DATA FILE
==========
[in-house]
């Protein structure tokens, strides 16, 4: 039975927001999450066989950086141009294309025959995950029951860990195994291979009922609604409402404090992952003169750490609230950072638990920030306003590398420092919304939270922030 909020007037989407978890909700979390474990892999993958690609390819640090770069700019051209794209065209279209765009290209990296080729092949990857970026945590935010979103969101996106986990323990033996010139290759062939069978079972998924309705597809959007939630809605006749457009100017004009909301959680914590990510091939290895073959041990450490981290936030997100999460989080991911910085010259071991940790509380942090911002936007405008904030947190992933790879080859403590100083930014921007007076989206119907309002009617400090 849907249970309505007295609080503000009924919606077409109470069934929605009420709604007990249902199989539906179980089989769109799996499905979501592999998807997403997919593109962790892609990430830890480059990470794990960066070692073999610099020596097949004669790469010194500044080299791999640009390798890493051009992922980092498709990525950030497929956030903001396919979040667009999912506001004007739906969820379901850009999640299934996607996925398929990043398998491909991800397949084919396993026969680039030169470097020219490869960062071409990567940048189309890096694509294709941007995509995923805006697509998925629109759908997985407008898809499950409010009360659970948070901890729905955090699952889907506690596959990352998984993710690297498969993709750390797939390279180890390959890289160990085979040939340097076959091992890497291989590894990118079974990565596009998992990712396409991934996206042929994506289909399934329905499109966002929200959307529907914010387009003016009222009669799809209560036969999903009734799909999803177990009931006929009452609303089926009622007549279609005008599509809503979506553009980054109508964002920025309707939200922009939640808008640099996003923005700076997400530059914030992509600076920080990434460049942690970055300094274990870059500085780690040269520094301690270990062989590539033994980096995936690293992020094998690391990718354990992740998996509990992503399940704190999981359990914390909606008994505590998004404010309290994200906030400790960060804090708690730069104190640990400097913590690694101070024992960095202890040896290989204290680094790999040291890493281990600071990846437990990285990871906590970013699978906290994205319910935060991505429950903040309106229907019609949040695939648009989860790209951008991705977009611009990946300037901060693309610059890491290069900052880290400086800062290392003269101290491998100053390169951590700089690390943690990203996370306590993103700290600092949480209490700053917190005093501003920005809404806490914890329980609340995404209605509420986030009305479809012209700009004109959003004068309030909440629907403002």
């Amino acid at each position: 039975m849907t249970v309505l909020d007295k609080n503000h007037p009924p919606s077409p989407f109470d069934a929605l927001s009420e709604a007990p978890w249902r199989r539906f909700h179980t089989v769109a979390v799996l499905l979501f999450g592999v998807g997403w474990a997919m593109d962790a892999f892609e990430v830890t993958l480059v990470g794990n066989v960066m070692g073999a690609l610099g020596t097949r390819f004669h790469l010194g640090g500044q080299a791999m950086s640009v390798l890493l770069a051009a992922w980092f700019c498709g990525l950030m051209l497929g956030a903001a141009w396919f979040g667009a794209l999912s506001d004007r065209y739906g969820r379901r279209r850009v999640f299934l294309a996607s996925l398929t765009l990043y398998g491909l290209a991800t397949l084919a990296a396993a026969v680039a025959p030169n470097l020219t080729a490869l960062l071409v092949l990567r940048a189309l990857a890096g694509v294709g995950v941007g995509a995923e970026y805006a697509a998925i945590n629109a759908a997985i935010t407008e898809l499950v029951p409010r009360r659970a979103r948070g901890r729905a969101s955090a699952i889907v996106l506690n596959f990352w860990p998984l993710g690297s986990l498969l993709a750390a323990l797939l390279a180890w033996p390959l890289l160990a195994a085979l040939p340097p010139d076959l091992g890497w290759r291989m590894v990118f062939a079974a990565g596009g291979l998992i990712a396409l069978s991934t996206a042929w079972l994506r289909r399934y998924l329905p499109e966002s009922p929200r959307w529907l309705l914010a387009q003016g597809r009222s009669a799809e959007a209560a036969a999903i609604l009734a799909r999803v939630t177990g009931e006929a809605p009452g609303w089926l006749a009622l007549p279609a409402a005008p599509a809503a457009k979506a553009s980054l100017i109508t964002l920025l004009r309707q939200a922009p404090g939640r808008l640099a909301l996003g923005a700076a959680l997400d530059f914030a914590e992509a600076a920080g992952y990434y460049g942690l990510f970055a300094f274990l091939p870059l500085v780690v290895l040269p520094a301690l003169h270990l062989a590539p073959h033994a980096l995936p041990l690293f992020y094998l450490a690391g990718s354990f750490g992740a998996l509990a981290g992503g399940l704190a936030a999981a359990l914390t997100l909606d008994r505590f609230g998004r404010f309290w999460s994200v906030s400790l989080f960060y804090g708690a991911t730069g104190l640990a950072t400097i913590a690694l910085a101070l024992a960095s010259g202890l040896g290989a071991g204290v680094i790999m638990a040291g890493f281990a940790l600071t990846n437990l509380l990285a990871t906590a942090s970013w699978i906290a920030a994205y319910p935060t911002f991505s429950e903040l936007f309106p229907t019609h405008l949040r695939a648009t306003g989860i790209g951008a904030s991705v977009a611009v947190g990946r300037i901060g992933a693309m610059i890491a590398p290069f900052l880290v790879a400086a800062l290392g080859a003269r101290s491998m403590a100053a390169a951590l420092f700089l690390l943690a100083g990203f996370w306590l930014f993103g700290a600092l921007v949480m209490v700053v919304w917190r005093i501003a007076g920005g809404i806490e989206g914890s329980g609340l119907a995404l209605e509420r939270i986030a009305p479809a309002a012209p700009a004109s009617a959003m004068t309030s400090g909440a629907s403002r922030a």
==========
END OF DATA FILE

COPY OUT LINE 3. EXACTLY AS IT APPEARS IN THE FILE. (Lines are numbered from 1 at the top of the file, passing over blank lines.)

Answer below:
């Amino acid at each position: 039975m849907t249970v309505l909020d007295k609080n503000h007037p009924p919606s077409p989407f109470d069934a929605l927001s009420e709604a007990p978890w249902r199989r539906f909700h179980t089989v769109a979390v799996l499905l979501f999450g592999v998807g997403w474990a997919m593109d962790a892999f892609e990430v830890t993958l480059v990470g794990n066989v960066m070692g073999a690609l610099g020596t097949r390819f004669h790469l010194g640090g500044q080299a791999m950086s640009v390798l890493l770069a051009a992922w980092f700019c498709g990525l950030m051209l497929g956030a903001a141009w396919f979040g667009a794209l999912s506001d004007r065209y739906g969820r379901r279209r850009v999640f299934l294309a996607s996925l398929t765009l990043y398998g491909l290209a991800t397949l084919a990296a396993a026969v680039a025959p030169n470097l020219t080729a490869l960062l071409v092949l990567r940048a189309l990857a890096g694509v294709g995950v941007g995509a995923e970026y805006a697509a998925i945590n629109a759908a997985i935010t407008e898809l499950v029951p409010r009360r659970a979103r948070g901890r729905a969101s955090a699952i889907v996106l506690n596959f990352w860990p998984l993710g690297s986990l498969l993709a750390a323990l797939l390279a180890w033996p390959l890289l160990a195994a085979l040939p340097p010139d076959l091992g890497w290759r291989m590894v990118f062939a079974a990565g596009g291979l998992i990712a396409l069978s991934t996206a042929w079972l994506r289909r399934y998924l329905p499109e966002s009922p929200r959307w529907l309705l914010a387009q003016g597809r009222s009669a799809e959007a209560a036969a999903i609604l009734a799909r999803v939630t177990g009931e006929a809605p009452g609303w089926l006749a009622l007549p279609a409402a005008p599509a809503a457009k979506a553009s980054l100017i109508t964002l920025l004009r309707q939200a922009p404090g939640r808008l640099a909301l996003g923005a700076a959680l997400d530059f914030a914590e992509a600076a920080g992952y990434y460049g942690l990510f970055a300094f274990l091939p870059l500085v780690v290895l040269p520094a301690l003169h270990l062989a590539p073959h033994a980096l995936p041990l690293f992020y094998l450490a690391g990718s354990f750490g992740a998996l509990a981290g992503g399940l704190a936030a999981a359990l914390t997100l909606d008994r505590f609230g998004r404010f309290w999460s994200v906030s400790l989080f960060y804090g708690a991911t730069g104190l640990a950072t400097i913590a690694l910085a101070l024992a960095s010259g202890l040896g290989a071991g204290v680094i790999m638990a040291g890493f281990a940790l600071t990846n437990l509380l990285a990871t906590a942090s970013w699978i906290a920030a994205y319910p935060t911002f991505s429950e903040l936007f309106p229907t019609h405008l949040r695939a648009t306003g989860i790209g951008a904030s991705v977009a611009v947190g990946r300037i901060g992933a693309m610059i890491a590398p290069f900052l880290v790879a400086a800062l290392g080859a003269r101290s491998m403590a100053a390169a951590l420092f700089l690390l943690a100083g990203f996370w306590l930014f993103g700290a600092l921007v949480m209490v700053v919304w917190r005093i501003a007076g920005g809404i806490e989206g914890s329980g609340l119907a995404l209605e509420r939270i986030a009305p479809a309002a012209p700009a004109s009617a959003m004068t309030s400090g909440a629907s403002r922030a």